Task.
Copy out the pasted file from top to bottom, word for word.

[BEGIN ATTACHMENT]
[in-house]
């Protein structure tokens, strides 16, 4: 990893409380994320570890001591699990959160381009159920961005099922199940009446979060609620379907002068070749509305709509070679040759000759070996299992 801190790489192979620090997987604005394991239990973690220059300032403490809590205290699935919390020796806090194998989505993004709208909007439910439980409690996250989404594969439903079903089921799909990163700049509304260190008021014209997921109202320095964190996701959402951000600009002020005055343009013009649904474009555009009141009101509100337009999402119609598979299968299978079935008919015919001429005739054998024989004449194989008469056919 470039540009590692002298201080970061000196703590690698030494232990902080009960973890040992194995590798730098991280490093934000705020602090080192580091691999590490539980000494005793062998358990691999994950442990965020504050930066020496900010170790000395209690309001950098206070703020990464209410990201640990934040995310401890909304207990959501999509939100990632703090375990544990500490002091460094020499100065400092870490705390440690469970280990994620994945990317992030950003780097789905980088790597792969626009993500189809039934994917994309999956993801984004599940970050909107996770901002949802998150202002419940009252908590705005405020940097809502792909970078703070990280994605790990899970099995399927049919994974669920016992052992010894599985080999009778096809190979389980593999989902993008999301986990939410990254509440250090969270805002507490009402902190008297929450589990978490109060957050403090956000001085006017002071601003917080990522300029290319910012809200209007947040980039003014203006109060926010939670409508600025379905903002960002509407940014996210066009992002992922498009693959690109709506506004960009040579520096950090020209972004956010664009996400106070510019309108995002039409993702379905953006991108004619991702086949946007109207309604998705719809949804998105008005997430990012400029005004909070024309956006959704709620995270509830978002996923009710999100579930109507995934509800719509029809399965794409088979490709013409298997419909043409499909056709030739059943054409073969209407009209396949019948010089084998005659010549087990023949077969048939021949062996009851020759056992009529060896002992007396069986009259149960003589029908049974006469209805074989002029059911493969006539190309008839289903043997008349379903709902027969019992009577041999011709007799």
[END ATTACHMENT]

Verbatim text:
[in-house]
């Protein structure tokens, strides 16, 4: 990893409380994320570890001591699990959160381009159920961005099922199940009446979060609620379907002068070749509305709509070679040759000759070996299992 801190790489192979620090997987604005394991239990973690220059300032403490809590205290699935919390020796806090194998989505993004709208909007439910439980409690996250989404594969439903079903089921799909990163700049509304260190008021014209997921109202320095964190996701959402951000600009002020005055343009013009649904474009555009009141009101509100337009999402119609598979299968299978079935008919015919001429005739054998024989004449194989008469056919 470039540009590692002298201080970061000196703590690698030494232990902080009960973890040992194995590798730098991280490093934000705020602090080192580091691999590490539980000494005793062998358990691999994950442990965020504050930066020496900010170790000395209690309001950098206070703020990464209410990201640990934040995310401890909304207990959501999509939100990632703090375990544990500490002091460094020499100065400092870490705390440690469970280990994620994945990317992030950003780097789905980088790597792969626009993500189809039934994917994309999956993801984004599940970050909107996770901002949802998150202002419940009252908590705005405020940097809502792909970078703070990280994605790990899970099995399927049919994974669920016992052992010894599985080999009778096809190979389980593999989902993008999301986990939410990254509440250090969270805002507490009402902190008297929450589990978490109060957050403090956000001085006017002071601003917080990522300029290319910012809200209007947040980039003014203006109060926010939670409508600025379905903002960002509407940014996210066009992002992922498009693959690109709506506004960009040579520096950090020209972004956010664009996400106070510019309108995002039409993702379905953006991108004619991702086949946007109207309604998705719809949804998105008005997430990012400029005004909070024309956006959704709620995270509830978002996923009710999100579930109507995934509800719509029809399965794409088979490709013409298997419909043409499909056709030739059943054409073969209407009209396949019948010089084998005659010549087990023949077969048939021949062996009851020759056992009529060896002992007396069986009259149960003589029908049974006469209805074989002029059911493969006539190309008839289903043997008349379903709902027969019992009577041999011709007799």